Christmas Concert

Musicians shouldn’t move often.  It takes time to establish and extend roots into a community.  But I do move often which means I pray to connect with the right orchestras and musicians quickly in each new place.

For my most recent concert, the stars aligned.  A friend passed my name to someone who was conducting a Christmas Concert in my new town and I was invited to play.  At the first practice, some of my favorite arrangements were sitting there on the stand staring back at me, and a thick lump formed in my throat as I squeezed my eyes tight to keep the swell of emotion from spilling out in a room of complete strangers.  It was overwhelming gratitude for music meant just for me, sending a message that I am in the right place at the right time in my life. 47686340_10156242079344118_6909890492729655296_n

The production was for the community, to welcome the Christmas season, and was complete with a skilled choir, winds and brass, timpani, a harp, bells, full orchestra.  Pretty amazing for so many to come together on short notice!

My favorites:

Still, Still, Still.  The arrangement by Mack Wilburg is deeply moving and feels so sacred.  It is by far my favorite arrangement of this Christmas hymn.

O, Come All Ye Faithful.  This is another Mack Wilburg arrangement that is so powerful.  The music matches the message and it is a thrill to play it.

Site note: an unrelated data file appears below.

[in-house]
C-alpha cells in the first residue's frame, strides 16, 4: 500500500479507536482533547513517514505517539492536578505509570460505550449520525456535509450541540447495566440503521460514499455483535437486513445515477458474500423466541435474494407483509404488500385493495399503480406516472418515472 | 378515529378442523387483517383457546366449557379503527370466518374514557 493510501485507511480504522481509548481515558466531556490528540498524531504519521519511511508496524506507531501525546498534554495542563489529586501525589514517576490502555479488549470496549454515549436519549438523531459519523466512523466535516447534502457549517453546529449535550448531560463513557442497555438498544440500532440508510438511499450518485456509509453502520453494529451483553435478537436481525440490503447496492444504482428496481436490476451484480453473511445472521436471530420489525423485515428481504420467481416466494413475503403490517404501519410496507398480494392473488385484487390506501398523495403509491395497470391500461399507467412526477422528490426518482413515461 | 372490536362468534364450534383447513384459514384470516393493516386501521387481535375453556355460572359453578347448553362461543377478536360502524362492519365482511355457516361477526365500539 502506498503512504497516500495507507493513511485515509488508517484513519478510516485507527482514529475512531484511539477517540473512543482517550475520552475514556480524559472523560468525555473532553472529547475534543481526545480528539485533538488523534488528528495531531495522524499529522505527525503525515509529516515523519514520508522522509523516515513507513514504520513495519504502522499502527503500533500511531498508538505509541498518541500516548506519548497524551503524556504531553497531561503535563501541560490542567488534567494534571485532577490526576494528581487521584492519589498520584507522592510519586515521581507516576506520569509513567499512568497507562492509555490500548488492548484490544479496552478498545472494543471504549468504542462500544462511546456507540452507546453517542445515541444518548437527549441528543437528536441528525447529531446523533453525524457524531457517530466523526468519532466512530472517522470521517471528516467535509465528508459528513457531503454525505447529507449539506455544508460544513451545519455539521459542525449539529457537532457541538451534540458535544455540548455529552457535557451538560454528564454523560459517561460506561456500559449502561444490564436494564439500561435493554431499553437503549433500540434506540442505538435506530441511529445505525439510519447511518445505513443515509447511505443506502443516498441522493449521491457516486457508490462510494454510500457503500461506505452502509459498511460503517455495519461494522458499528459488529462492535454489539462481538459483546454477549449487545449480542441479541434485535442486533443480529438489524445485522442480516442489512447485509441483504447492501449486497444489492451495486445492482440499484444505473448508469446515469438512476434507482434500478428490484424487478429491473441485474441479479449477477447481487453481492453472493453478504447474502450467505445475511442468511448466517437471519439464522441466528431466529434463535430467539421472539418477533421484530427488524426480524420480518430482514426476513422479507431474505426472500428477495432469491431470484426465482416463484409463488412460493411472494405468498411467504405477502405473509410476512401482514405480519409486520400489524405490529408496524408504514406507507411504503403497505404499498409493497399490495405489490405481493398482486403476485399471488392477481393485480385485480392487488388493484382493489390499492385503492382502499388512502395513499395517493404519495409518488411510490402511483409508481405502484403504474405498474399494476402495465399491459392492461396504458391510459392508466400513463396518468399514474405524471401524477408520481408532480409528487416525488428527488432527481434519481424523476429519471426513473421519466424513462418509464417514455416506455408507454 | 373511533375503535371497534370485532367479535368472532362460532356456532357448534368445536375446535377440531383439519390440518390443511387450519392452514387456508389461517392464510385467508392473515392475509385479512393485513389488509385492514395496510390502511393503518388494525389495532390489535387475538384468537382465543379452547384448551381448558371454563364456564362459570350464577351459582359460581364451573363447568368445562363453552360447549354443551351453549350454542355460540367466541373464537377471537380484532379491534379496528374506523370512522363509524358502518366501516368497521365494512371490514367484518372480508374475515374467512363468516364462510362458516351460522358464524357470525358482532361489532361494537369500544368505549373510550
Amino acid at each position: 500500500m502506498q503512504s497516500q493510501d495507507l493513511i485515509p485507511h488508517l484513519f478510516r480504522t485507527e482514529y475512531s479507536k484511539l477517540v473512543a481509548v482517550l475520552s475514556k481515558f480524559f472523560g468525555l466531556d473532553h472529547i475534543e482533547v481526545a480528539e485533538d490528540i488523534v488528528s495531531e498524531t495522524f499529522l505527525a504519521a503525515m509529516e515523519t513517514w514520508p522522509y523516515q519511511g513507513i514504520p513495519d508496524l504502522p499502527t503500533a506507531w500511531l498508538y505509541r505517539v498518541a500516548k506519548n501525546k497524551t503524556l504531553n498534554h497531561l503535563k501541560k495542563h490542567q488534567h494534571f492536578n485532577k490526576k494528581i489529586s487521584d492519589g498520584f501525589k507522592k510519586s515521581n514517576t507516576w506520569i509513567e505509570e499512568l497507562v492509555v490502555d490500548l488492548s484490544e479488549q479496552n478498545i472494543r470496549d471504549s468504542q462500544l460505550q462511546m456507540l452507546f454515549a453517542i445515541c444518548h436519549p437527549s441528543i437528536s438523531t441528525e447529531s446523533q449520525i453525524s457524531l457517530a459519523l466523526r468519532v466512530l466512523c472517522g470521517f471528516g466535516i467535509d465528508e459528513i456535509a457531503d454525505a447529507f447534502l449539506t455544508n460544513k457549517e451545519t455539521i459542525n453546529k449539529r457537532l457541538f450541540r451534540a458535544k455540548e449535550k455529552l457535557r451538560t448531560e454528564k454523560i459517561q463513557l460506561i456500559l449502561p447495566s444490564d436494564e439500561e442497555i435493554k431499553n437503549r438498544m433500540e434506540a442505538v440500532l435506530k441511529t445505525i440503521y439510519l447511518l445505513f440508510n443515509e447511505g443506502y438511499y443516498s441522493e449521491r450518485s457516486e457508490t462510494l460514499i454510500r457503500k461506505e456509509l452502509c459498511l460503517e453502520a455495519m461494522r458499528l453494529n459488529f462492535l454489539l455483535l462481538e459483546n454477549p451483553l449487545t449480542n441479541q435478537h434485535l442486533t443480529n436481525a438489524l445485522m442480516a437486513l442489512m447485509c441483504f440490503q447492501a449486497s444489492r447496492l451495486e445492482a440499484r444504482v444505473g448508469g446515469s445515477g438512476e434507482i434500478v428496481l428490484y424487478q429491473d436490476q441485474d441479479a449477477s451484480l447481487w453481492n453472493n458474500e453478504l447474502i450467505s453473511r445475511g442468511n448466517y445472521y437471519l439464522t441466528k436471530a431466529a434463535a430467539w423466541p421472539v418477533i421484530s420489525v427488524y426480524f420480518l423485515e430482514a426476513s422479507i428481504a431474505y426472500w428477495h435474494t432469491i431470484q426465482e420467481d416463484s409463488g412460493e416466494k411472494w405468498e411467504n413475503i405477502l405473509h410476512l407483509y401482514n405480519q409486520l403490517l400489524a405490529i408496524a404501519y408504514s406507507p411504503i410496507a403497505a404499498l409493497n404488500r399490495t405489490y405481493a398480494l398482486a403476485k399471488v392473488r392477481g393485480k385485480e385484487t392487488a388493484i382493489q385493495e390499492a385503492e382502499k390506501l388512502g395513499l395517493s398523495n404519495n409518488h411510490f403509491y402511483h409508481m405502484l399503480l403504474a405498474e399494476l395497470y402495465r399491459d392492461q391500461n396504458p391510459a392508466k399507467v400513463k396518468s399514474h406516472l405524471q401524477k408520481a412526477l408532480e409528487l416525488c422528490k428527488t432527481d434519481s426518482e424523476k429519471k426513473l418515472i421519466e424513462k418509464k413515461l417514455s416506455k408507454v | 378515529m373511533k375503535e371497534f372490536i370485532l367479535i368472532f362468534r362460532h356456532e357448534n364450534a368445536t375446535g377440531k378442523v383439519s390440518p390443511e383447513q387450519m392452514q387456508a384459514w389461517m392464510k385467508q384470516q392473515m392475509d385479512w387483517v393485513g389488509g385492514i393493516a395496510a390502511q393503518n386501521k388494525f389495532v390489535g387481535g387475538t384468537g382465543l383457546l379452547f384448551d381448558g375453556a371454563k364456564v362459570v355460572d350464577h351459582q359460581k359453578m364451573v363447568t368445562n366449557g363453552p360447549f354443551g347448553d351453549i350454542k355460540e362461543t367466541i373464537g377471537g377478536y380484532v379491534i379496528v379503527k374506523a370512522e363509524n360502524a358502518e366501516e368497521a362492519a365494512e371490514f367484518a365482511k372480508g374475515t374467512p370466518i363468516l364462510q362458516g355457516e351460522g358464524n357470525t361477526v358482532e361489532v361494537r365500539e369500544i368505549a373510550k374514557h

Cantique de Noel.  Ok, this is not exactly my favorite arrangement, sorry Chip Davis, but I have a special performance memory with this one that made it so special to be a part of again.  When I was 25, I was invited to play this arrangement with many other Christmas pieces as a solo violinist with piano accompaniment for a Solemn Assembly in the Logan Temple of the Church of Jesus Christ of Latter-day Saints for the Prophet, Gordon B. Hinckley.   I will never forget that special setting and event.

My new favorite:

Et Misericordia. From Kim André Arnesen’s Magnificat, this is the virgin Mary’s song of praise to God after the angel Gabriel visited her with the message that she would be the mother of God’s son. In this setting, Arnesen expresses the emotions Mary must have felt: wonder, devotion, gratitude, humility, joy, hope and compassion. Arnesen sees the Magnificat as offering support and hope for all people struggling against adversity or in need of strength.

I’ve realized more and more how music connects me to God.  While rehearsals and practicing are never convenient, it fills my soul and gives me so much joy.  I hope you love these arrangements as much as I do.



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